Mal hunts around the ship and eventually finds Waif cowering in a hallway and crying. She explains that she thought Mal was "pleased" during the ceremony last night. Hadn't she ever encountered a drunk guy before? Well, I say that as if I don't know the plot twist. I should be asking, "Why are these hard-bitten anti-heroes so ridiculously credulous?" Mal explains that he didn't realize he had agreed to marry her. She asks him if he's going to kill her. Mal is horrified at the idea. Waif explains that in the "Maiden's Home" where she lived, she heard stories about unsatisfied men dealing with their brides in a rather final manner. Presuming these Maiden's Homes actually exist, again I ask why the hell this whole concept is so confusing to Mal. Mal angrily insists that he would do no such thing and tells Waif that she shouldn't stand for that: "If somebody tries to kill you, you try to kill 'em right back." Mal insists to Waif that she's not property to be used and blah blah blah. Waif asks what will become of her. Mal says he might be able to get her work in Beaumonde. Waif insists that she doesn't want to be somebody's whore. Buyers only; no renters. Mal says he was thinking of something more along the line of ranch work. He says he'll figure something out and starts to leave. Waif timorously whispers that she'd make a good wife. Mal says he'd make a terrible husband, and she'll figure that out in the five days it takes them to get to Beaumonde. Waif perks up at the realization that they'll have five days together. Mal attempts to disabuse her of any untoward ideas by explaining that they'll be on the ship together for five days, not "together together." But Waif cuts him off with a clipped, "That'll be fine. I'll do for you -- or not -- as you choose," which as anybody knows, means that she's already deluding herself that she can possibly win him over. Well, that's what we're supposed to think, anyway. Subtextual misdirection: isn't it wild? Mal asks Waif if she's hungry and points out the location of the kitchen. Waif perkily insists that she'll cook something for Mal. Mal, of course, meant that she should make something for herself, but there's no stopping a submissive, timorous, arranged wife once she gets an act of servitude lodged in her head. Mal stops Waif to ask her what her name is, finally. It's Saffron. Like the spice. And the dye. Which is, coincidentally, about the same color as her hair.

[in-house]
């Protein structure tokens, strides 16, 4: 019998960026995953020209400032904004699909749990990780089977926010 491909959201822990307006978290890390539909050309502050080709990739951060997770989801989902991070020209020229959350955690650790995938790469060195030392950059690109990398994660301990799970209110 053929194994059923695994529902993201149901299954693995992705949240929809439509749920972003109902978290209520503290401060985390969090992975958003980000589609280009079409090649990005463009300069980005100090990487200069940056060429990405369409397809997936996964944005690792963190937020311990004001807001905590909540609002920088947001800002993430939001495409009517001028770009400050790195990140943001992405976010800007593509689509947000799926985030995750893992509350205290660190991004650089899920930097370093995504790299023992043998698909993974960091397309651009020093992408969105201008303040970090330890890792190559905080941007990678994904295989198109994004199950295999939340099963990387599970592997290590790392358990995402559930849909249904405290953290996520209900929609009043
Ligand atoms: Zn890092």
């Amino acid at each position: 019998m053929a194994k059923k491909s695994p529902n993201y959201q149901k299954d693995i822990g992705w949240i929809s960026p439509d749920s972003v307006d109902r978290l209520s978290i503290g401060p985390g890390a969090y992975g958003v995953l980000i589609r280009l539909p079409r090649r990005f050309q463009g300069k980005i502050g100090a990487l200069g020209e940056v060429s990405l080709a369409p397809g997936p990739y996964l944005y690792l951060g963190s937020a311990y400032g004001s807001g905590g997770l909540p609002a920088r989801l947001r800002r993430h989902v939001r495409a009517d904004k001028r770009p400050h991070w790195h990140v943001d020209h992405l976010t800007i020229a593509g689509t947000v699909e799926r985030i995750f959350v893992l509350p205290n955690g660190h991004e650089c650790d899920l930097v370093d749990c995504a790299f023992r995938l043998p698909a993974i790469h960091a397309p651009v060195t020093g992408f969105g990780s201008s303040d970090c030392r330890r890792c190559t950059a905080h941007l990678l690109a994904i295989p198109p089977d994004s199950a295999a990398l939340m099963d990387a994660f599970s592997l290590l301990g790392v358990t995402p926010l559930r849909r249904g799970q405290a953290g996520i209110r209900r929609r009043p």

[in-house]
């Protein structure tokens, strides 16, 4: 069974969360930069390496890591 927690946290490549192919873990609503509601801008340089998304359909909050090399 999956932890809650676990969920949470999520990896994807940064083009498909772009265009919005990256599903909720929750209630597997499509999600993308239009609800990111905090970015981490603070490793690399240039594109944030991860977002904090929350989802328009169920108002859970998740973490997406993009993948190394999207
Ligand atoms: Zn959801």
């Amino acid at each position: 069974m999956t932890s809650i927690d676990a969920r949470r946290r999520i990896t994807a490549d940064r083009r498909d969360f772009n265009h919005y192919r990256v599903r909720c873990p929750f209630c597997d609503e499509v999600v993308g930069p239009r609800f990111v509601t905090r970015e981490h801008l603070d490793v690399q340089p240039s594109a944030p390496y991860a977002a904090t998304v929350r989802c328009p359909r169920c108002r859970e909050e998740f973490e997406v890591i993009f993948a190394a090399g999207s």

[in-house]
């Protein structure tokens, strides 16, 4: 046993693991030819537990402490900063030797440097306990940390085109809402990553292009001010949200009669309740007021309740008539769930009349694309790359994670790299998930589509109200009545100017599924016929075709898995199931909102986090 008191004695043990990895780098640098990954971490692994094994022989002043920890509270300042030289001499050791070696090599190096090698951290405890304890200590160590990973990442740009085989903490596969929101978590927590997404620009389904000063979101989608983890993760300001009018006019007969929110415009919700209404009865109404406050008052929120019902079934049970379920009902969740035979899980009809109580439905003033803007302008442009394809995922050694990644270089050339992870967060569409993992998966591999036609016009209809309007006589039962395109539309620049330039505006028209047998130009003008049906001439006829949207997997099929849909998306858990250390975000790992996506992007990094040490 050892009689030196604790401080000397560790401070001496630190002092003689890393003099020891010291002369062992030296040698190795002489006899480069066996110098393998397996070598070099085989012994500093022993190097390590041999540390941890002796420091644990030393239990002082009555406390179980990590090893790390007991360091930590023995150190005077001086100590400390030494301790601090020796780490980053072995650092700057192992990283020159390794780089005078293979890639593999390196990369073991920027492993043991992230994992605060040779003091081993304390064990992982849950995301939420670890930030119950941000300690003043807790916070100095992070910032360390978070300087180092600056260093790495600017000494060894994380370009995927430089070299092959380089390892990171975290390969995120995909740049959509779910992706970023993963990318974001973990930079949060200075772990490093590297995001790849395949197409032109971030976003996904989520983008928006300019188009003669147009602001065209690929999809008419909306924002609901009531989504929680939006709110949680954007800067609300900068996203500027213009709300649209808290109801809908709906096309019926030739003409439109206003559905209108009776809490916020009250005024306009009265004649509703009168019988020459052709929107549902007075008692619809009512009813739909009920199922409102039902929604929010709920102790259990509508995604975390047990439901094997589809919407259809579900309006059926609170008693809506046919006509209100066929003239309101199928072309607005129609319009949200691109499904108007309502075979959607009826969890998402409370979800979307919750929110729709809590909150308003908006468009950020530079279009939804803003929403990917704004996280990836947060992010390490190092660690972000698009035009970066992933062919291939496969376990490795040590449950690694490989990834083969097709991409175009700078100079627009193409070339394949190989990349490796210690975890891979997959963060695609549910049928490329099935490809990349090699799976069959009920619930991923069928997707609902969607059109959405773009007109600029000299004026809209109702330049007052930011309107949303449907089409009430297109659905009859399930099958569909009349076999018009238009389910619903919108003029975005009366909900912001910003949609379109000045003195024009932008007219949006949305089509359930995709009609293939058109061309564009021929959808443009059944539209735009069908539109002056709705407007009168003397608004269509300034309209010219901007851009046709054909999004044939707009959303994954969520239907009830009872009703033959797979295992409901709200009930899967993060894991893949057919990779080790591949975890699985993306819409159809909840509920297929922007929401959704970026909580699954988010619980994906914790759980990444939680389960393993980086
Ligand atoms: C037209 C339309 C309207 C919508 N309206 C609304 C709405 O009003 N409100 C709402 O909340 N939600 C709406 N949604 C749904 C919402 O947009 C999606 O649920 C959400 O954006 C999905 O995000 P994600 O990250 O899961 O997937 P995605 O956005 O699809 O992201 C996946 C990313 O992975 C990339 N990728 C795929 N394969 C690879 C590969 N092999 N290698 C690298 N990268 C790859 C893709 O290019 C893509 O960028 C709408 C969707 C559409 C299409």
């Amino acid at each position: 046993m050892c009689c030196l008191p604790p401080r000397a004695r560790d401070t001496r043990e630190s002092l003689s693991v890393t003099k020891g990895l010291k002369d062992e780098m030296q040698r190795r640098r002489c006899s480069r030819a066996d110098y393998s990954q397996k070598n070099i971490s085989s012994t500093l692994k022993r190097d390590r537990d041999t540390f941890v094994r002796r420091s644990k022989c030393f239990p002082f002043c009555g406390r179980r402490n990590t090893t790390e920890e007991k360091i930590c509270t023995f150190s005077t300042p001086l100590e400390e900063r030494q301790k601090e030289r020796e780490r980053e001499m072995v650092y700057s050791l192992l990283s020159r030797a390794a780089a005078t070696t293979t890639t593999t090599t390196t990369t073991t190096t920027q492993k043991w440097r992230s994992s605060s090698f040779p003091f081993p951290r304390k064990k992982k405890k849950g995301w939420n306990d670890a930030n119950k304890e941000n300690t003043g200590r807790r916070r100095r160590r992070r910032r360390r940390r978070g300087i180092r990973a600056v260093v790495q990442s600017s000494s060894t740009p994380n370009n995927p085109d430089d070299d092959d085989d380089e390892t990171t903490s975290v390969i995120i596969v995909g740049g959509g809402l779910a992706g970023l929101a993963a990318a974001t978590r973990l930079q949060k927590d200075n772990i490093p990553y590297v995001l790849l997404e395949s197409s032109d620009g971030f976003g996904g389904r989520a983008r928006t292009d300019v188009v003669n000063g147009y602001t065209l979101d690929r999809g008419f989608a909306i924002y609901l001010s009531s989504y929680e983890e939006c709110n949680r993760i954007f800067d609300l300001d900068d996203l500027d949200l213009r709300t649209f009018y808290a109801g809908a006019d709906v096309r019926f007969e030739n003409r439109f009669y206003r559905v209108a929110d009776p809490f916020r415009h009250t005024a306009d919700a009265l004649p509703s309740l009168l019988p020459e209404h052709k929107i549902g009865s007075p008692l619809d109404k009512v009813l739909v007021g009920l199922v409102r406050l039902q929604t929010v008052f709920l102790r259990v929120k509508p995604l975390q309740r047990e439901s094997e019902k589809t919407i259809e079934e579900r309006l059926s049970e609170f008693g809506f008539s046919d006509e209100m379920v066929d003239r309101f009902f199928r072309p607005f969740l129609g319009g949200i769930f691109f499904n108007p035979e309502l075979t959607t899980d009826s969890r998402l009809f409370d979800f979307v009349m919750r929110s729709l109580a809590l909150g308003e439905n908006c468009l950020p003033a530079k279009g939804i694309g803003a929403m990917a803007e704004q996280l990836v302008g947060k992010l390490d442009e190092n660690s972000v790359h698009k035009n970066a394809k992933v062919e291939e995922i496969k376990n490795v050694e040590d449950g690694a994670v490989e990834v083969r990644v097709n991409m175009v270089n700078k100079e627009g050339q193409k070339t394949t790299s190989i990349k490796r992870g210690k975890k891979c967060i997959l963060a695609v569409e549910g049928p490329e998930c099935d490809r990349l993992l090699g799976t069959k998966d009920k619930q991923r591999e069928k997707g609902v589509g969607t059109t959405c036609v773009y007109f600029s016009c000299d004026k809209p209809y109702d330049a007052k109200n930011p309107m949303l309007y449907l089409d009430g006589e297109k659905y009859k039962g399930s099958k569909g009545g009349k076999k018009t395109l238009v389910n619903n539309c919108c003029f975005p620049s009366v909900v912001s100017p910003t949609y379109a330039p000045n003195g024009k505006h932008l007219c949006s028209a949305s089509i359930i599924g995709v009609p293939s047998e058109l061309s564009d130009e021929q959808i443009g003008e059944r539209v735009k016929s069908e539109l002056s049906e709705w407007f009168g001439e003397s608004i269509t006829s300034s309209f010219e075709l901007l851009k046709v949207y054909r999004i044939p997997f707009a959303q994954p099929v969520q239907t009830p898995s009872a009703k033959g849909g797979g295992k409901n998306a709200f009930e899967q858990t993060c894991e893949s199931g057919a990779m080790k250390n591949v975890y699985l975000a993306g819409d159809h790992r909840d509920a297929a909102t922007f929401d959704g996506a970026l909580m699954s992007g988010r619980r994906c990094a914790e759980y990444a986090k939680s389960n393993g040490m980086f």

Saffron heads off to play Maureen Robinson in the kitchen, while Book confronts Mal in the hallway because I hadn't wanted to push anybody out an airlock just yet. Book explains that divorce back on Saffron's colony is relatively rare and only done with the permission of her pastor. Book offers to send a "wave" back to him. Mal appreciates it and tries to head down a corridor. But that's not enough. Book calls after Mal that if he takes "sexual advantage" of Saffron, he's going to "burn in a very special hell. A level they reserve for child molesters. And people who talk in the theater." Let me consult my notes here. Oh, yeah: "Shut up, Book." Seriously, has he ever read the Bible? Marriages like this didn't exactly invoke stern rebukes from The Man Upstairs. I'm wondering if they're projecting to us that Book is a big fake who doesn't know a damned thing about the Bible. His knowledge of criminal tactics and activities is another clue as well. If so, this is a good ship for him to pull this scam, because most of the crew here would gnaw off their own limbs to escape from a sermon from him, which prevents him from accidentally revealing his ignorance. But I'm probably reading too much into it. He's probably just annoying and poorly written. Mal is offended and thinks Book has a smutty mind. Book apologizes for misjudging Mal and offers to make up a room for Saffron. He leaves, but then turns back to remind Book, "The special hell." Is it the hell I'm in every time I have to listen to Book talk?